Impromptu debate on abortion is sparked on campus

Daily Sundial

Hang on for a minute...we're trying to find some more stories you might like.


Email This Story






A Christian group not associated with CSUN, called Survivors of the Abortion Holocaust, held a rally in front of Oviatt Library Wednesday, sparking a debate.

The organization displayed cardboard posters with pictures of aborted fetuses.

CSUN administrators were not aware of the group’s plan to come on campus. The group stayed on the Sierra Quad from 10:30 a.m. to 2 p.m.

“We’re a public institution, and organizations have the right to reach our students through freedom of speech,” said Tom Piernik, director of the Office of Student Development and International Programs. “The standards are voluntary to comply with. I did respectfully ask them to fill out the paperwork (to receive a permit), and they chose not to.”

Piernik said the school cannot force outside organizations to fill out the proper paperwork, but he and other employees of the Office of Student Development were present to keep an eye on things.

Two campus poice officers were also standing by.

Some members of CSUN’s Women’s Studies Department came out to oppose the group and offer a different point of view.

Shelby Stephan, director of the Women’s Resource and Research Center, and a senior women’s studies major, was among those handing out fliers.

“They have pictures of babies heads cut off,” Stephan said. “They have the right to free speech, but so do we.”

Jason Storms, a 26-year-old member of Survivors of the Abortion Holocaust, said he showed up at CSUN with about 12 other members in his group and brought several poster boards and fliers.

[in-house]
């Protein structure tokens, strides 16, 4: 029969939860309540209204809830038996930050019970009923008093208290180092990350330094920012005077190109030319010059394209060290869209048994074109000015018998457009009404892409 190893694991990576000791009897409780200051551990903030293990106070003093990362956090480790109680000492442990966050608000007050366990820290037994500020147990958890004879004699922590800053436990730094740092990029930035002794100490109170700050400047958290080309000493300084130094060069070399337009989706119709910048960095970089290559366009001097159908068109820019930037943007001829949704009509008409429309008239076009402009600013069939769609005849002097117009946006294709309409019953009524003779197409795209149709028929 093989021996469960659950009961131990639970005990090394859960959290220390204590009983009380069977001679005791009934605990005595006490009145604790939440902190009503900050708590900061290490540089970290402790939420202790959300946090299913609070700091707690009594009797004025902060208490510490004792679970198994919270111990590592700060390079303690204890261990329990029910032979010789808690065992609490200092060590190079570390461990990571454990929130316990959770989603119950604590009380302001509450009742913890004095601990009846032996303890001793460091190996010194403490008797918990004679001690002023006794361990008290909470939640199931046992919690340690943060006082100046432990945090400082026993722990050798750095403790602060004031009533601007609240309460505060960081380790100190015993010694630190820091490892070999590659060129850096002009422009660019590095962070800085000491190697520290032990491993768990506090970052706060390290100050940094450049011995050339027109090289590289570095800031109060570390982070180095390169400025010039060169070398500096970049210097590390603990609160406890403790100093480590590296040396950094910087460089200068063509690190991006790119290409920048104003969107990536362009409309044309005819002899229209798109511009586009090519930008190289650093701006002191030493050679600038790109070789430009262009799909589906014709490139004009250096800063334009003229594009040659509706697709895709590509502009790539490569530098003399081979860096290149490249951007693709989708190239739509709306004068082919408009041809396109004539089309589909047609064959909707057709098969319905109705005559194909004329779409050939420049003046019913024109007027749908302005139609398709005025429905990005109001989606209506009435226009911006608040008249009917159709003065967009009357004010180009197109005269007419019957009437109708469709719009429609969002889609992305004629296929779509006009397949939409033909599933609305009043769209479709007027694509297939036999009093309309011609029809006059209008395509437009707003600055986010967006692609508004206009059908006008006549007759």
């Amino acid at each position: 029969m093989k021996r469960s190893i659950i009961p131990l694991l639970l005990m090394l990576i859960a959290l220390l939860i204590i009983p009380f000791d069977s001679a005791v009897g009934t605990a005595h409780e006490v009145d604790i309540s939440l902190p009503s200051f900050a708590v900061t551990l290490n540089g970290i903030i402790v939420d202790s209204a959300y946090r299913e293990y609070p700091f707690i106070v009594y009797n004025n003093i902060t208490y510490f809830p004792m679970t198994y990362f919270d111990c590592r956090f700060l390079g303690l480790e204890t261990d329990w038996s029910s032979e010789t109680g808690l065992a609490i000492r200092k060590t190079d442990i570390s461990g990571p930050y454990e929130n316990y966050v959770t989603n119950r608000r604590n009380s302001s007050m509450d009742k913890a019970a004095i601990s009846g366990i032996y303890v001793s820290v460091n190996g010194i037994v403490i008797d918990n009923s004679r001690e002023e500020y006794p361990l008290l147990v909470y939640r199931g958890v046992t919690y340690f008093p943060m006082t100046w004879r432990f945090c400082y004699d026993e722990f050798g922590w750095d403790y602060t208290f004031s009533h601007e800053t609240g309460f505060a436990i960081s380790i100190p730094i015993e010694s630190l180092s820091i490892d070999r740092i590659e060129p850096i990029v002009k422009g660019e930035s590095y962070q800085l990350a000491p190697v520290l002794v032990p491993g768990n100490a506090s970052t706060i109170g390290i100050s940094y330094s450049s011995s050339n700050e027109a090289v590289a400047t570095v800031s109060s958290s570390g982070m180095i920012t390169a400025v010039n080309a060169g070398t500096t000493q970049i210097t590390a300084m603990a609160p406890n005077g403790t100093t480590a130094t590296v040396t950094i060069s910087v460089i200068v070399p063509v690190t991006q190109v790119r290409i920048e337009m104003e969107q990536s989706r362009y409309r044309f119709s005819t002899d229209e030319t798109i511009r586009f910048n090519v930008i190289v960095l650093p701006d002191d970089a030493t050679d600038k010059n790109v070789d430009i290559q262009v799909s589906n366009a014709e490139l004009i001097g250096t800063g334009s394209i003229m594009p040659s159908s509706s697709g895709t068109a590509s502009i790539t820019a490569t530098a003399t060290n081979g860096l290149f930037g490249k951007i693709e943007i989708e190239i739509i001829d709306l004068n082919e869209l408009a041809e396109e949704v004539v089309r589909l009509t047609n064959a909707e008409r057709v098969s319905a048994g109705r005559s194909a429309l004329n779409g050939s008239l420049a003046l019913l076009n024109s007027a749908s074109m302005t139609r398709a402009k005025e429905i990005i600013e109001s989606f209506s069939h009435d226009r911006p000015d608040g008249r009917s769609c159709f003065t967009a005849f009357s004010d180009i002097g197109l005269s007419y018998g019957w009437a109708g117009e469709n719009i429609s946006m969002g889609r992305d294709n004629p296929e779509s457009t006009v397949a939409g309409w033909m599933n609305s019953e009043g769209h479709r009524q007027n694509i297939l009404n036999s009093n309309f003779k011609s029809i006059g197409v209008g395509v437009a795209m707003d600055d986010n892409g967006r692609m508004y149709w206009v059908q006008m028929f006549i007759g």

“We say, ‘Hey, don’t kill human life; we have a conscience to be against it,'” Storms said. “The reason we’re against abortion is because we’re Christians.”

Regarding the lack of permit or notification of the school about their arrival, Storms said this is how the group usually conducts business.

“Usually, we just show up to college campuses,” Storms said. “California law says universities have to provide a free speech area.”

Storms said they are a pro-life ministry and have young people go around and talk to other young people.

John and Laura Parra, junior philosophy and family and consumer sciences majors, are Christians who agreed with Storms and took down his information.

“We hope to find out how to bring more events like this to campus and spread the truth,” John said.

Vardui Khorikyou, sophomore liberal studies major, was handing out fliers for Mind, Body and Spirit week when she saw the rally, put on a pro-choice sign, and stood by all day.

Several members of the Women’s Studies Department came later, wearing pro-choice signs and balloons.

“I think most people avoided the rally because they don’t want anything to do with (the sensitive subject of abortion),” Khorikyou said.